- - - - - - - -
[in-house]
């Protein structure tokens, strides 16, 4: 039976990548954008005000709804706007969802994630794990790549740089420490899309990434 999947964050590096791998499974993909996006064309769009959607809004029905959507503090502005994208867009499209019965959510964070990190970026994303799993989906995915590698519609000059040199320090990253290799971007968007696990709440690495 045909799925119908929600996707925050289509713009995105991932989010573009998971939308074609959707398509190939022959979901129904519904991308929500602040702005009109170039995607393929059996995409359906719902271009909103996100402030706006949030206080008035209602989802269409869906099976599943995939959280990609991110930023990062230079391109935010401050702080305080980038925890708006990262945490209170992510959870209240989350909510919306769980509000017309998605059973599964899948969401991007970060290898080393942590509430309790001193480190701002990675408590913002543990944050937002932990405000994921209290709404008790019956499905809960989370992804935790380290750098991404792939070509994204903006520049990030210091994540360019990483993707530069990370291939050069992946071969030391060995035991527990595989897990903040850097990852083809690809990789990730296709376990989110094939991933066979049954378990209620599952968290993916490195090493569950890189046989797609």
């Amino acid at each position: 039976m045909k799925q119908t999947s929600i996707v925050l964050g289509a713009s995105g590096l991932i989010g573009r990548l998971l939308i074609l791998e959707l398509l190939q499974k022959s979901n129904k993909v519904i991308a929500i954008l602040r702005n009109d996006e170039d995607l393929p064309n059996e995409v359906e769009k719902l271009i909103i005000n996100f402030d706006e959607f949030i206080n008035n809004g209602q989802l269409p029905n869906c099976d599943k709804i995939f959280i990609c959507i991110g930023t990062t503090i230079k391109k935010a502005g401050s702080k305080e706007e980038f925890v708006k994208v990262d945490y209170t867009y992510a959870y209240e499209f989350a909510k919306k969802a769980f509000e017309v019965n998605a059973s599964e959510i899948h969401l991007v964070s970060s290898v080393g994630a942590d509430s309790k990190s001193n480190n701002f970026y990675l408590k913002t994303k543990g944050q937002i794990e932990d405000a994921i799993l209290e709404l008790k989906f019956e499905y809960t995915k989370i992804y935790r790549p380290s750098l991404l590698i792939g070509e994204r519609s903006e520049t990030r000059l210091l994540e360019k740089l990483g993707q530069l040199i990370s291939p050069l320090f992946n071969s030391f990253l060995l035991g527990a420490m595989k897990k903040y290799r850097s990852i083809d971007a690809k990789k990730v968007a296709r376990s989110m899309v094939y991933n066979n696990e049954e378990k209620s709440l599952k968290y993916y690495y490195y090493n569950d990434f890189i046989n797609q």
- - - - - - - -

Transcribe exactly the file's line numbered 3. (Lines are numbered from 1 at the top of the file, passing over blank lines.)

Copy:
């Amino acid at each position: 039976m045909k799925q119908t999947s929600i996707v925050l964050g289509a713009s995105g590096l991932i989010g573009r990548l998971l939308i074609l791998e959707l398509l190939q499974k022959s979901n129904k993909v519904i991308a929500i954008l602040r702005n009109d996006e170039d995607l393929p064309n059996e995409v359906e769009k719902l271009i909103i005000n996100f402030d706006e959607f949030i206080n008035n809004g209602q989802l269409p029905n869906c099976d599943k709804i995939f959280i990609c959507i991110g930023t990062t503090i230079k391109k935010a502005g401050s702080k305080e706007e980038f925890v708006k994208v990262d945490y209170t867009y992510a959870y209240e499209f989350a909510k919306k969802a769980f509000e017309v019965n998605a059973s599964e959510i899948h969401l991007v964070s970060s290898v080393g994630a942590d509430s309790k990190s001193n480190n701002f970026y990675l408590k913002t994303k543990g944050q937002i794990e932990d405000a994921i799993l209290e709404l008790k989906f019956e499905y809960t995915k989370i992804y935790r790549p380290s750098l991404l590698i792939g070509e994204r519609s903006e520049t990030r000059l210091l994540e360019k740089l990483g993707q530069l040199i990370s291939p050069l320090f992946n071969s030391f990253l060995l035991g527990a420490m595989k897990k903040y290799r850097s990852i083809d971007a690809k990789k990730v968007a296709r376990s989110m899309v094939y991933n066979n696990e049954e378990k209620s709440l599952k968290y993916y690495y490195y090493n569950d990434f890189i046989n797609q």